Perry's Victory (1)
X:1 T:Perry's Victory  M:6/8 L:1/8 S:Hiram Horner (1960, southwestern Pa.) B:Bayard - Dance to the Fiddle, March to the Fife (1981, No. 565) K:G d|B2 B Bcd|GBG E2D|GBd GBd|ABA A2d| B2B Bcd|GBG E2d|GBd edB|~A3 G2|| d|(e3 e2)fg|dcd B2 (3A/B/A/|GBd GBd|ABA A2d| (e3 e)fg|dcd B2A|GBd edB|~A3 G2||
PERRY'S VICTORY . AKA and see "Butler County." American, Jig or March (6/8 time). USA, southwestern Pa. G Major. Standard tuning (fiddle). AB or AABB. Samuel Bayard (1981) was of the opinion that “Perry’s Victory” was at least as old as the 18th century, "of uncertain date and ancestry," but that it has a "tantalizing" general resemblance to an Irish song tune called A Ghaoith o'n Deas (O Southern Breeze), with an especially close resemblance in the second strain. Also generally similar are the melodies Men of Garvagh (The) and Black Dance (The).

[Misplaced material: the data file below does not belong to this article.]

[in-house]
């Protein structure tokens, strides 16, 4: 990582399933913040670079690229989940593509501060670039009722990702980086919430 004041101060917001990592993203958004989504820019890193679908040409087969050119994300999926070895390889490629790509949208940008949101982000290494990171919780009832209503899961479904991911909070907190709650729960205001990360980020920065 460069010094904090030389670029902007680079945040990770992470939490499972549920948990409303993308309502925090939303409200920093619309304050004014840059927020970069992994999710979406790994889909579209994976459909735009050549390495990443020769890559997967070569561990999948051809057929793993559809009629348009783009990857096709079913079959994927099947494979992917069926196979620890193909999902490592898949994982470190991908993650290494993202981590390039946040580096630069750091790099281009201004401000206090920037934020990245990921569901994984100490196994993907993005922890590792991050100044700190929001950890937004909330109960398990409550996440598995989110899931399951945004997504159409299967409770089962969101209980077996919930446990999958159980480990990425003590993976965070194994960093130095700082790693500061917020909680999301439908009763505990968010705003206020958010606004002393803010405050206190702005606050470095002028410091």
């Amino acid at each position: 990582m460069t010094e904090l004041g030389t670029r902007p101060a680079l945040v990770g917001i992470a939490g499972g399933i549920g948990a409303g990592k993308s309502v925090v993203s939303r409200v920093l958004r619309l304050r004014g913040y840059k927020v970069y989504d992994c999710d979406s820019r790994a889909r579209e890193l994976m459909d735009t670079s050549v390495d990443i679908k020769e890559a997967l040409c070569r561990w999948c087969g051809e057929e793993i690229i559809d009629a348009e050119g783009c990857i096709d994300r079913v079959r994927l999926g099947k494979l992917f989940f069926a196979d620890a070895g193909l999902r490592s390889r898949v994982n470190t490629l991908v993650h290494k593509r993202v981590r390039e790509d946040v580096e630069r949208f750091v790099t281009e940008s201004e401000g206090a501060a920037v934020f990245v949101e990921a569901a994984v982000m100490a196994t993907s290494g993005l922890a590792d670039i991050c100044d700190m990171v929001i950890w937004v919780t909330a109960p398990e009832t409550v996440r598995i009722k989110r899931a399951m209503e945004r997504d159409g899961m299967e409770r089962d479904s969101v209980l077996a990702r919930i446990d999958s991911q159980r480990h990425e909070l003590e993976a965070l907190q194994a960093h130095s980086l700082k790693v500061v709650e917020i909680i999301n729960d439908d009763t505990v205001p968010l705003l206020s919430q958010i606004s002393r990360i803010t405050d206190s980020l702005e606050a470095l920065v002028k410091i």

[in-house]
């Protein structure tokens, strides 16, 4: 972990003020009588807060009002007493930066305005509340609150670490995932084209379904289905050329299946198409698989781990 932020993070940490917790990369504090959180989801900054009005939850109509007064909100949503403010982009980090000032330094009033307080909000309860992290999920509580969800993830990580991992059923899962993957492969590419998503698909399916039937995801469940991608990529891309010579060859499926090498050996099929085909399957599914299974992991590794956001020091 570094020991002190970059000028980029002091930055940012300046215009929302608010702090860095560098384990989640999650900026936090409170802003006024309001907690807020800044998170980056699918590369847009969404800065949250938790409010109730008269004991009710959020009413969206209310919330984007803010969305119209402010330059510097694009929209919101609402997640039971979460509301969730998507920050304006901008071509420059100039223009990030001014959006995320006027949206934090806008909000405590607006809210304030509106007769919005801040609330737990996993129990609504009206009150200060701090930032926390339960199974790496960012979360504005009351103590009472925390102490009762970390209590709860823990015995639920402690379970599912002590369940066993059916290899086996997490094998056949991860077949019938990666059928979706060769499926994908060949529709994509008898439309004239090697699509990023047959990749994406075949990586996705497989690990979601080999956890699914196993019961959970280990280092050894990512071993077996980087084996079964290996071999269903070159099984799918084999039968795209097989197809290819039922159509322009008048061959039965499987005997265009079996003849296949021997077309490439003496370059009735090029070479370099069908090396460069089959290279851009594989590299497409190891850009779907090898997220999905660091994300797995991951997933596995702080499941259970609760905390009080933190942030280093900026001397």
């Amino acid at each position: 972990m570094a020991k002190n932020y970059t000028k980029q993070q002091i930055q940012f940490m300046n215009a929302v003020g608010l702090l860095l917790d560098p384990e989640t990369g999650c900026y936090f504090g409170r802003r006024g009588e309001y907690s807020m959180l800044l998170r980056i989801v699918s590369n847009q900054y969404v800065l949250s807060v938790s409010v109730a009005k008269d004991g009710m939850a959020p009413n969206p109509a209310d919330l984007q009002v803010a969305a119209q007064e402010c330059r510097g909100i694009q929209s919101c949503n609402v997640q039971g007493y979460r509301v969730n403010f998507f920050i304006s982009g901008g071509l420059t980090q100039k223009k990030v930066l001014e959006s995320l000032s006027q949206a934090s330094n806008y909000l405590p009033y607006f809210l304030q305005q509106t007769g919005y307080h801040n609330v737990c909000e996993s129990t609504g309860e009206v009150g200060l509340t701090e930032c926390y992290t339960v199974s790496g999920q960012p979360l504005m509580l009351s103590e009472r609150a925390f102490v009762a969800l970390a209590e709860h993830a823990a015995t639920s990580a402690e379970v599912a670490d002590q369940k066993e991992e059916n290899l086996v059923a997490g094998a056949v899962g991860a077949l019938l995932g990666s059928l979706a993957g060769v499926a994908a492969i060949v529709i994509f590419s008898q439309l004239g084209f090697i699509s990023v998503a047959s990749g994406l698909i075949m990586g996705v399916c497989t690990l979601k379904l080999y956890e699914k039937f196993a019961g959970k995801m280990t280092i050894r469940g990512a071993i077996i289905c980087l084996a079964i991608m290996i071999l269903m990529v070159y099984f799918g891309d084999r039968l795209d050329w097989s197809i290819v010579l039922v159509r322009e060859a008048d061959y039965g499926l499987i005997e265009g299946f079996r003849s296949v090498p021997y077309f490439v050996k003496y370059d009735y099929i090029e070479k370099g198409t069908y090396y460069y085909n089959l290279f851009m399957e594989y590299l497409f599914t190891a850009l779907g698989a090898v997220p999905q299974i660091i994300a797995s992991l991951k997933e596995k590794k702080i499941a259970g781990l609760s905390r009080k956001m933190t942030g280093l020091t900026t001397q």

The title references the victory on September 10, 1813, when Commodore Oliver Hazard Perry defeated and captured a British squadron of warships at the Battle of Lake Erie. The battle, fought during the War of 1812, secured control of Lake Erie for the United States and enabled General William Henry Harrison to conduct a successful invasion of Western Upper Canada. Harrison subsequently defeated the British and Indians at the Thames River on October 5, 1813. The dual victories of Lake Erie and the Thames provided an important morale boost to the young country and gave the United States a much stronger bargaining position at the peace talks. The Treaty of Ghent, signed on Christmas Eve 1814, ended the War 1812.